ROS can augment the disturbance of redox status in cells by triggering a breakdown in MMP (24). Correspondingly, H2O2 induced the loss of MMP in lung cancer cells. Similar to the percentage of Annexin V-FITC-positive cells, the JNK inhibitor strongly increased the loss of MMP in H2O2-treated lung cancer cells. However, the MEK and p38 inhibitors slightly enhanced the loss in these cells. These results indicated that JNK signaling is tightly involved in the maintenance of an intact MMP in lung cancer cells. The MMP levels in Rhodamine 123-positive cells revealed that H2O2 reduced the MMP levels in lung cancer cells. Only the p38 inhibitor enhanced a decrease in MMP levels in H2O2-treated A549 cells. In addition, the MEK inhibitor decreased the basal MMP level in H2O2-untreated Calu-6 cells but increased the basal level in A549 control cells. The JNK inhibitor increased the basal MMP level in H2O2-untreated A549 cells. The p38 inhibitor reduced the basal MMP levels in both Calu-6 and A549 control cells. These results indicated that each MAPK signaling pathway had different and specific effects on MMP in Calu-6 and A549 lung cancer cells.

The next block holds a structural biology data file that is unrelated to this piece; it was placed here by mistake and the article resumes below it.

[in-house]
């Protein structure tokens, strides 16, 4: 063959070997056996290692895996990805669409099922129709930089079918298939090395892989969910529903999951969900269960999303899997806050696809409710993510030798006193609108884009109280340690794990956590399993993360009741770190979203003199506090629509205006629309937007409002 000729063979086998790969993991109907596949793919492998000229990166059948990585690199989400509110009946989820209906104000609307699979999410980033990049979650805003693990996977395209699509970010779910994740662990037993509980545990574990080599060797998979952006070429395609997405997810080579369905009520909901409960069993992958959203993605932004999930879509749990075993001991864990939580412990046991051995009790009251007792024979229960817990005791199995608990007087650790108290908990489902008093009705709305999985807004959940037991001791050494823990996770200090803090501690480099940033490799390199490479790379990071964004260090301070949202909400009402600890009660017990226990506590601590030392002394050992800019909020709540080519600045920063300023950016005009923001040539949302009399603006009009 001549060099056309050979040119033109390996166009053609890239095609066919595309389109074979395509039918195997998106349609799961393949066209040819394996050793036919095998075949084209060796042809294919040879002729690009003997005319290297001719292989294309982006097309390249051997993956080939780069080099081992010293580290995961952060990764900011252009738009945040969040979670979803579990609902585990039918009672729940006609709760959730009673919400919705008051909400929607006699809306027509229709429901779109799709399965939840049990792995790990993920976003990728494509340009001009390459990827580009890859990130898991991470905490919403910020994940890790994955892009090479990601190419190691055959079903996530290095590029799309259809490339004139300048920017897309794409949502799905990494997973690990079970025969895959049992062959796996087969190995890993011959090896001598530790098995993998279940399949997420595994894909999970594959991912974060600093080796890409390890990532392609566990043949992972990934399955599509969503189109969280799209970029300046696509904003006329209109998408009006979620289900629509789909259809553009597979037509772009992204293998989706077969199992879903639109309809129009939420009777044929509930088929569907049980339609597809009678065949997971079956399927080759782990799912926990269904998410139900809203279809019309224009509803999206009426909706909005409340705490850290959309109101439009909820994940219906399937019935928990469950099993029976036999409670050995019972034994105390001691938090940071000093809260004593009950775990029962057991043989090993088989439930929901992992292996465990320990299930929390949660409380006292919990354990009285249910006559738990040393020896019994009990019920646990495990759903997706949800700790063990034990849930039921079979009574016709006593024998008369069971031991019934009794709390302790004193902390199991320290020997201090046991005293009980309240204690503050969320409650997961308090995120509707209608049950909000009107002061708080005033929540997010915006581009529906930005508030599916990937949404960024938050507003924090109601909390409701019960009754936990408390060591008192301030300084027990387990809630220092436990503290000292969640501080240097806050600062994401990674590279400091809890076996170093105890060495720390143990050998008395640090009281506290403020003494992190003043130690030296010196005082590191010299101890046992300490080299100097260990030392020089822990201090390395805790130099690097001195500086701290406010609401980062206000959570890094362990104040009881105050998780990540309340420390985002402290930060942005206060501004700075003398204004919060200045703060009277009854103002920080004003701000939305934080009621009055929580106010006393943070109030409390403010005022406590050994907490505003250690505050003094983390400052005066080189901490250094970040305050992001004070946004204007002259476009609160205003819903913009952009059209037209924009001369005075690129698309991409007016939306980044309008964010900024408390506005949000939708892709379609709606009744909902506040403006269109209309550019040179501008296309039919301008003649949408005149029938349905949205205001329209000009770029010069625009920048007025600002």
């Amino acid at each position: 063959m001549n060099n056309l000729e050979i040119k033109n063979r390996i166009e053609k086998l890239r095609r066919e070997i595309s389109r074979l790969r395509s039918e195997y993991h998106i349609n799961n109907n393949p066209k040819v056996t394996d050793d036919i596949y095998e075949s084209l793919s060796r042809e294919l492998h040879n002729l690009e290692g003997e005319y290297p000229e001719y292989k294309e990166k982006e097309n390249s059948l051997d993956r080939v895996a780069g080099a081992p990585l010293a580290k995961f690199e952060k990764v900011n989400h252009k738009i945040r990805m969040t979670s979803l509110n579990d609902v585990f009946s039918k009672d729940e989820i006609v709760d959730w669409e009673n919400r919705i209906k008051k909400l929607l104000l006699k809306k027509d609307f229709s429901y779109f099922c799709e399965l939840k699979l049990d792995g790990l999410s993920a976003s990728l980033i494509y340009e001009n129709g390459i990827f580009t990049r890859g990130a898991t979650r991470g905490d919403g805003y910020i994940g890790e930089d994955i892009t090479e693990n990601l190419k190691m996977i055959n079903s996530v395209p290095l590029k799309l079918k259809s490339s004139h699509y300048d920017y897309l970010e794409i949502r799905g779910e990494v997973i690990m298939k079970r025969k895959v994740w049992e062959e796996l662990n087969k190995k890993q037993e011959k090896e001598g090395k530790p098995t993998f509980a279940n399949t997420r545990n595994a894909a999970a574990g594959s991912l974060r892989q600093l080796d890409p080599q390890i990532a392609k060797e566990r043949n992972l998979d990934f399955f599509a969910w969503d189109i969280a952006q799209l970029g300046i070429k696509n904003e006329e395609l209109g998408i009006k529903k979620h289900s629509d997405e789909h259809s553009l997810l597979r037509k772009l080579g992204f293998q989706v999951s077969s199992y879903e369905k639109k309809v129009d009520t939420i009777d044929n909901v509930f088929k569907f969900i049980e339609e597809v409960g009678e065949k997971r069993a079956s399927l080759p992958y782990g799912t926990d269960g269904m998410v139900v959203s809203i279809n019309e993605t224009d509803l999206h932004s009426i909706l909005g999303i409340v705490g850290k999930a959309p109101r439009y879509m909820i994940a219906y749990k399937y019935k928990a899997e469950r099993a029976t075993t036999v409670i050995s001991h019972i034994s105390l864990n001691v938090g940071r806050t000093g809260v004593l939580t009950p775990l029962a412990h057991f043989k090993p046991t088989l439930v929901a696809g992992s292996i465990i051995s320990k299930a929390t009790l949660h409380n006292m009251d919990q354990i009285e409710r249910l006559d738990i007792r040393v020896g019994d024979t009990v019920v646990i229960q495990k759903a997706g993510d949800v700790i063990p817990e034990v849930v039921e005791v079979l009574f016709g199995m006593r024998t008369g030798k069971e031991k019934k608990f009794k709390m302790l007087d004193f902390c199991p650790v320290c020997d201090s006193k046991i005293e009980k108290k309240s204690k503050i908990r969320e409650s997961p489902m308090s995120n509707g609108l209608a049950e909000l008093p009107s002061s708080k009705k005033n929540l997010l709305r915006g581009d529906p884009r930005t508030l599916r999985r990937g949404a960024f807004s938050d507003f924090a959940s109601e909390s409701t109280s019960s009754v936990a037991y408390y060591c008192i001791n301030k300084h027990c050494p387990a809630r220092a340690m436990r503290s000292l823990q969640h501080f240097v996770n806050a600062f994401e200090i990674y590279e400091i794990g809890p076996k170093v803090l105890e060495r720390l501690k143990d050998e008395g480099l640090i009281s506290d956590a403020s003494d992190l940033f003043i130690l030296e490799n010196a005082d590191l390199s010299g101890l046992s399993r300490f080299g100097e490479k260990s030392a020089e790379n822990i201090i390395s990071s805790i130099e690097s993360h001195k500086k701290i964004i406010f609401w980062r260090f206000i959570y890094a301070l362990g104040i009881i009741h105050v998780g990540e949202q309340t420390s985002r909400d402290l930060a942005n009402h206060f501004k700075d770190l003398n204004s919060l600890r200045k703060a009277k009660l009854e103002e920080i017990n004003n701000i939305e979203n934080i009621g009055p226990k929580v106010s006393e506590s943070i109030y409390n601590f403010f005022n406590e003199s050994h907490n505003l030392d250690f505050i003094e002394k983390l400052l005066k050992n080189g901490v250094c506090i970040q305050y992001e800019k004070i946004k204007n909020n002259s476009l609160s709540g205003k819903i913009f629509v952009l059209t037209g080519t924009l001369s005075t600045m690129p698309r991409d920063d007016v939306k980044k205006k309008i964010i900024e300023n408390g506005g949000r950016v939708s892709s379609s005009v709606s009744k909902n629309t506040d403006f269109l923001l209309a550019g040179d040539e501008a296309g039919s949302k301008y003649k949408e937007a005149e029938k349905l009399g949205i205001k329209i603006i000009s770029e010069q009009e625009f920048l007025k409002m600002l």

The main ROS related to cell signaling pathways are O2•− and H2O2. Intracellular ROS levels, including O2•−,were significantly increased in both lung cancer cells treated with H2O2 at 1 and 24 h. Treatment with 75 and 100 µM H2O2 directly produced O2•− by impairing the mitochondrial membrane function and both H2O2 and O2•− can be efficiently converted into toxic •OH via the Fenton reaction to destroy these cancer cells. However, H2O2 slightly increased O2•− (DHE) levels in A549 cells compared to Calu-6 cells at 1 h, indicating that it does not have a strong effect on both mitochondrial respiratory transport chain and the activity of various oxidases to generate O2•− in A549 cells within this early time-point. Only the JNK inhibitor significantly enhanced the increased ROS (DCF) levels in H2O2-treated Calu-6 and A549 cells at 1 h. Both JNK and p38 inhibitors increased O2•− (DHE) levels in H2O2-treated A549 cells at 1 h. In contrast, the MEK inhibitor decreased O2•− (DHE) levels in H2O2-treated Calu-6 cells at 1 h and the p38 inhibitor decreased ROS (DCF) levels in these cells at 1 h. In addition, none of the MAPK inhibitors significantly altered ROS (DCF) levels in H2O2-treated lung cancer cells at 24 h. However, all MAPK inhibitors, especially the JNK and p38 inhibitors augmented DHE (O2•−) levels in H2O2-treated Calu-6 and A549 cells at 24 h. Thus, it is plausible that the enhancement of H2O2-induced lung cancer cell death by MAPK inhibitors, especially the JNK inhibitor, is more related to the levels of O2•− (DHE) rather than ROS (DCF). Furthermore, although the JNK and p38 inhibitors significantly increased ROS (DCF) levels in Calu-6 control cells at 1 and 24 h, these inhibitors did not significantly provoke cell death and MMP loss. Additionally, each MAPK inhibitor had different effects on basal ROS (DCF) and O2•− (DHE) levels in H2O2-untreated Calu-6 and A549 control cells regardless of cell death. Since changes in O2•− and H2O2 levels by these MAPK inhibitors and the outcomes of their corresponding signaling pathways influenced by these types of ROS are complex in cells and different in each cell type, the detailed molecular mechanisms underlying the effects of MAPK inhibitors and their relationship between ROS and cell death require further study.